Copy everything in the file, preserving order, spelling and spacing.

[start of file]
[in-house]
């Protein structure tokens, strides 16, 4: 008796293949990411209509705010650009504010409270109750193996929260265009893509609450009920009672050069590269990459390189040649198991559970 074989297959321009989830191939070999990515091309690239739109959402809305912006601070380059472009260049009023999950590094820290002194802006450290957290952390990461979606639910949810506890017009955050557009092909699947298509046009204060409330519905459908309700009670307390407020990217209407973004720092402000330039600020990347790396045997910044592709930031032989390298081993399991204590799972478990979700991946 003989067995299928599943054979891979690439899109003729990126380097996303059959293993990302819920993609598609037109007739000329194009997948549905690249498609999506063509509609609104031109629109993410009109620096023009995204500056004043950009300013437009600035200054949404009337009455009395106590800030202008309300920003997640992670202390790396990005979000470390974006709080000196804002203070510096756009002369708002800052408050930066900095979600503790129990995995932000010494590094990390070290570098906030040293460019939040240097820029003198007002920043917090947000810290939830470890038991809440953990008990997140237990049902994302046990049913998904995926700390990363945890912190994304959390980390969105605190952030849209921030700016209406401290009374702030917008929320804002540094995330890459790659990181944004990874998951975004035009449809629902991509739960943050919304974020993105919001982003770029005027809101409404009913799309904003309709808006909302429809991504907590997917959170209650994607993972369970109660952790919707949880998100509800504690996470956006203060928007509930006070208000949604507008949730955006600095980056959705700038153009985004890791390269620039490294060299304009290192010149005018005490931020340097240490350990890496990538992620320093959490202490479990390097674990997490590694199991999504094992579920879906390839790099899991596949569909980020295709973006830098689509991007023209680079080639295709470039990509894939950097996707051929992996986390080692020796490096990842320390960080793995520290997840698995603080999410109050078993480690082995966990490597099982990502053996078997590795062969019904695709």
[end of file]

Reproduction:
[in-house]
């Protein structure tokens, strides 16, 4: 008796293949990411209509705010650009504010409270109750193996929260265009893509609450009920009672050069590269990459390189040649198991559970 074989297959321009989830191939070999990515091309690239739109959402809305912006601070380059472009260049009023999950590094820290002194802006450290957290952390990461979606639910949810506890017009955050557009092909699947298509046009204060409330519905459908309700009670307390407020990217209407973004720092402000330039600020990347790396045997910044592709930031032989390298081993399991204590799972478990979700991946 003989067995299928599943054979891979690439899109003729990126380097996303059959293993990302819920993609598609037109007739000329194009997948549905690249498609999506063509509609609104031109629109993410009109620096023009995204500056004043950009300013437009600035200054949404009337009455009395106590800030202008309300920003997640992670202390790396990005979000470390974006709080000196804002203070510096756009002369708002800052408050930066900095979600503790129990995995932000010494590094990390070290570098906030040293460019939040240097820029003198007002920043917090947000810290939830470890038991809440953990008990997140237990049902994302046990049913998904995926700390990363945890912190994304959390980390969105605190952030849209921030700016209406401290009374702030917008929320804002540094995330890459790659990181944004990874998951975004035009449809629902991509739960943050919304974020993105919001982003770029005027809101409404009913799309904003309709808006909302429809991504907590997917959170209650994607993972369970109660952790919707949880998100509800504690996470956006203060928007509930006070208000949604507008949730955006600095980056959705700038153009985004890791390269620039490294060299304009290192010149005018005490931020340097240490350990890496990538992620320093959490202490479990390097674990997490590694199991999504094992579920879906390839790099899991596949569909980020295709973006830098689509991007023209680079080639295709470039990509894939950097996707051929992996986390080692020796490096990842320390960080793995520290997840698995603080999410109050078993480690082995966990490597099982990502053996078997590795062969019904695709």